- Shooting with a tag-team GoPro approach didn’t work as well as I hoped. What I tried was to have the first skier point their GoPro behind, to film the second skier, and have the 2nd skier point their GoPro forward at the first skier, so that I’d be able to switch between the view points while editing. Unless there are significant terrain cues, the viewer can’t tell that the two viewpoints are related. Having both GoPro’s pointed forward worked better, but still suffered from similar issues. I think in the future, I should try 2 or 3 GoPro cameras tracking the skier, and maybe have have a GoPro on the skier.
- If the light is flat, just don’t shoot. Wait until there is good light. Skiing is a world of white on white, so contrast is essential.
- Next time (if there is one) I want to try getting the GoPro closer and lower to the skier, especially in the powder. I want better visibility of the rooster-tail of snow behind the skier.
- I should have done more pole mounted shots, like in the Revelstoke video. These shots are a little harder to do, because you have to keep track of 2 things: where you’re skiing, and where the camera is pointed. With the helmet mounted camera, you just ski at the skier. However, with the pole mount, the shooting angle is way more flexible on the fly – its very easy to switch between front, back, left, right on a moment’s notice. The main thing that prevented me from using the pole mount on the Heli trip is that the logistics were difficult. With the helmet mount, you just climb into the helicopter. With the pole mount, the pole has to go into the equipment basket outside of the helicopter. So, some sort of quick mount is required. Trying to use the screw swivel at the base of the GoPro seemed like a good way to drop a screw. Plus, it means using a ski pole without a basket. I’ll need to find a good size extension arm and a decent quick release system to make this a reality.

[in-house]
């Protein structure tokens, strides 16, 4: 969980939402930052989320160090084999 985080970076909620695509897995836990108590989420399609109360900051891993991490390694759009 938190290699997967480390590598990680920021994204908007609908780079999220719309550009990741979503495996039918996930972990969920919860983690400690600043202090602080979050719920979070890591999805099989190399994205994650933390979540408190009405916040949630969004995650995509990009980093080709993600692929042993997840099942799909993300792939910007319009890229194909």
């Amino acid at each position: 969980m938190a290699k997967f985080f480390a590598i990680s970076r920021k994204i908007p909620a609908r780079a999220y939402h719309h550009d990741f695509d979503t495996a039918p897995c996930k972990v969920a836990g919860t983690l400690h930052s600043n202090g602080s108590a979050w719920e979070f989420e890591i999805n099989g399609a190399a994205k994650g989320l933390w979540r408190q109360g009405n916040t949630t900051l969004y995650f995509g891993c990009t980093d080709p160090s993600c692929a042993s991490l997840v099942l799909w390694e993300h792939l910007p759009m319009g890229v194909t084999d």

Comments on iMovie and editing.
- At first I really liked the magnetic timeline (i.e., it doesn’t let you have gaps in the timeline). For short videos, its handy. For longer ones, like this one, I need a better way to group sections together. Putting gaps in the timeline might be one way to do it.
- After seeing a video by Dave Dougdale on editing an interview, I am convinced that having meta-data editing (i.e. tagging of sections of clips) would be extremely useful. iMovie does not have this feature. Final Cut Pro does. I haven’t quite figured out if DaVinci Resolve has it.
- At a bare minimum, I was able to organize footage by day and cinematographer/camera, using iMove events. If it wasn’t for that, finding footage would have been a nightmare.
- I wish iMovie had a roll cut. I do a lot of videos set to music, and I think a roll cut would be very useful. So that, once you’ve set the length of a clip, you can fine tune which portion of a clip is used.
- I wish iMovie volume adjustments were easier. Maybe I’m missing some keyboard short cuts for up/down on volume or something, but it is really hard to dial in the volume adjustment.
- I absolutely hate how you have to deal with backing up iMovie libraries/projects. You can’t just copy an iMovie library (with Finder or the command line) to another disk and expect to start editing. You have to copy everything from within iMovie to another library. In other words, you can’t treat the iMovie library file as a portable thing, like you would a word document, or just about anything else in the computer world. Yuck. To make it worse, iMovie does not display where projects (i.e. a timeline) is located. So, once you’ve copied it within iMovie, you’re not sure which one is on which disk. Double Yuck.
- You are probably going to spend 10-50x more time in your editor, than shooting footage. Use a good one, and learn it well.